Peterson’s working definition of a ‘universe’ or ‘reality’ (or, even, ‘truth’) is worth exploring again, if only to help unpick what the point of the book is. Peterson describes reality as a ‘forum for action’, which means we have to understand reality well enough to make our decisions that are relevant to us. Maps of Meaning can then be seen as including a useful tool to assess that understanding: we are forced to understand things in terms of stories simply because reality is otherwise too complex to properly engage with. Inevitably, this means oversimplifying things. But, Maps of Meaning can help identify a ‘complete’ story.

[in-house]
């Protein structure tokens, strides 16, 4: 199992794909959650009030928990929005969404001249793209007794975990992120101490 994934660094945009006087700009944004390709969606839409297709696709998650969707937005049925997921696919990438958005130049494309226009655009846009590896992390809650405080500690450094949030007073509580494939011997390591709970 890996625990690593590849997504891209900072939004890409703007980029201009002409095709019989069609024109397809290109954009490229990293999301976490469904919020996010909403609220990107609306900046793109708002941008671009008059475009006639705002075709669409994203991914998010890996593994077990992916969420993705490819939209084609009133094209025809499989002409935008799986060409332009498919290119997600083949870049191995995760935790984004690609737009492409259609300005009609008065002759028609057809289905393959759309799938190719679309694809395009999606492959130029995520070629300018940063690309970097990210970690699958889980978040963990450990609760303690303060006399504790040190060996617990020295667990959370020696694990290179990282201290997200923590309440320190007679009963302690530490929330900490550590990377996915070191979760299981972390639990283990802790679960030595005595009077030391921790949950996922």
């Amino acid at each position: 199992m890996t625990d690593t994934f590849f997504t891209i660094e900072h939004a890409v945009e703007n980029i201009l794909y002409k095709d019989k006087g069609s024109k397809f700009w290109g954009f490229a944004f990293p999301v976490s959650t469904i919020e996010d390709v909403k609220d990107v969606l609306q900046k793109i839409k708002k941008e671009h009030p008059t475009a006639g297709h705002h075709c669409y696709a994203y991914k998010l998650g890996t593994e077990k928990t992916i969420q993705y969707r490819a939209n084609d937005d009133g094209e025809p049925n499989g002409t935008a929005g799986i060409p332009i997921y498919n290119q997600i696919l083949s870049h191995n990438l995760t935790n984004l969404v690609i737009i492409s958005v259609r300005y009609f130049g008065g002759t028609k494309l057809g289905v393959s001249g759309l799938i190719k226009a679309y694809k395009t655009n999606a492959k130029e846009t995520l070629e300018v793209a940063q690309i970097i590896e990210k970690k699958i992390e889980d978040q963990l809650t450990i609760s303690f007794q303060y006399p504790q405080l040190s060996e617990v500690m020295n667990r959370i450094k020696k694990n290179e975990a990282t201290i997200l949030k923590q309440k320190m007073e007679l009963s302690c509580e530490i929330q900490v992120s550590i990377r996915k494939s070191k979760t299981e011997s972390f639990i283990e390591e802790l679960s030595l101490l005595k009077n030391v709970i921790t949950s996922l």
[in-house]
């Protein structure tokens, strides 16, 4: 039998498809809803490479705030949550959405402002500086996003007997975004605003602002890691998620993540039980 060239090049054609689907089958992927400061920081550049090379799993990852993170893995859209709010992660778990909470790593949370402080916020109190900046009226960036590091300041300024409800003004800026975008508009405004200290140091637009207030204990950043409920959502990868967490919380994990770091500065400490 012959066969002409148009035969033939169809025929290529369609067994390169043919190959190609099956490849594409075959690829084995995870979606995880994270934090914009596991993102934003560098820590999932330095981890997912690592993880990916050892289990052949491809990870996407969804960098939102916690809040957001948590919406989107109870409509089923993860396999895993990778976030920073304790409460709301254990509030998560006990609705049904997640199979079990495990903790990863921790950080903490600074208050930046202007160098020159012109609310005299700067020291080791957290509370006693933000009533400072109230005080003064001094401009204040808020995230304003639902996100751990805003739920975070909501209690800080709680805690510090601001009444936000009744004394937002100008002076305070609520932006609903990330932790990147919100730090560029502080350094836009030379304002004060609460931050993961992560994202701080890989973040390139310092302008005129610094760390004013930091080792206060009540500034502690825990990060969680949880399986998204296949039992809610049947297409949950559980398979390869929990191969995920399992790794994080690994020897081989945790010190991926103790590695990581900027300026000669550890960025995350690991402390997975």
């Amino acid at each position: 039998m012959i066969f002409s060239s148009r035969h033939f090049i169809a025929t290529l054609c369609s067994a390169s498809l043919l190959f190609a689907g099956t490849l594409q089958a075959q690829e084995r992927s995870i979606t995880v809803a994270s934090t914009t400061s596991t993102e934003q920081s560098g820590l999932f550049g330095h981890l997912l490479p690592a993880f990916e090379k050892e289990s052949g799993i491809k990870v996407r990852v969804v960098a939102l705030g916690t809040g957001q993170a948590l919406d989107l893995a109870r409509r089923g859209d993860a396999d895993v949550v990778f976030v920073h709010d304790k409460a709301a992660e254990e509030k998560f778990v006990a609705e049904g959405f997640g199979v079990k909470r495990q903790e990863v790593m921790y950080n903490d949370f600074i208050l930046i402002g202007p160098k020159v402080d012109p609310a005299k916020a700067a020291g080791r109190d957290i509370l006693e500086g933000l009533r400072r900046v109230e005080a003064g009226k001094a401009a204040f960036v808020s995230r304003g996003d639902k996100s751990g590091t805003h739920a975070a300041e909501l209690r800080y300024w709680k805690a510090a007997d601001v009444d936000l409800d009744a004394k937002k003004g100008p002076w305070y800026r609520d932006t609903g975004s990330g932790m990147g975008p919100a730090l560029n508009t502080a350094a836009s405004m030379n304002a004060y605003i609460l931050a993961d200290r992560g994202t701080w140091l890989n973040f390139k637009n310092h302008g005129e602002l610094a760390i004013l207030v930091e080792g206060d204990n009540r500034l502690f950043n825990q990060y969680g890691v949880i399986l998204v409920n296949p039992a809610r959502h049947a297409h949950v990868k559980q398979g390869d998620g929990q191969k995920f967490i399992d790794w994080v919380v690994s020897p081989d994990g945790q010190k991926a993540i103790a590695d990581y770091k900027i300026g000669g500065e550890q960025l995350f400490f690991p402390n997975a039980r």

A complete story reflects the complexity in each character. The overarching character is society or rules that define your story. That’s nebulous, so let’s make it real: it’s the policies and guidelines that describe the operation of your business. You might see that as useful or acceptable, but a complete story has to acknowledge the potential that those guidelines can become outdated or, on inspection, otherwise be not fit for purpose. Sticking to those guidelines, then, can be stifling or counterproductive. This is Peterson’s ‘Great Father/Tyrant Father’ character. Equally, there might be a person challenging those guidelines and this unpicking the very structure that defines the organisation (and promotions and hiring and pay etc) and thus threatens plunging the department into an unproductive chaos. However, that threat is coupled with opportunity for progress and investment that wasn’t originally conceivable. (This could be anything, including something as simple as not accepting that BAME diversity goals are met if all new hires are from 2nd/3rd generation Oxbridge graduates…) This challenge is both the Fertile and the Terrible Mother ― the threat of destruction alongside the appeal of new opportunities.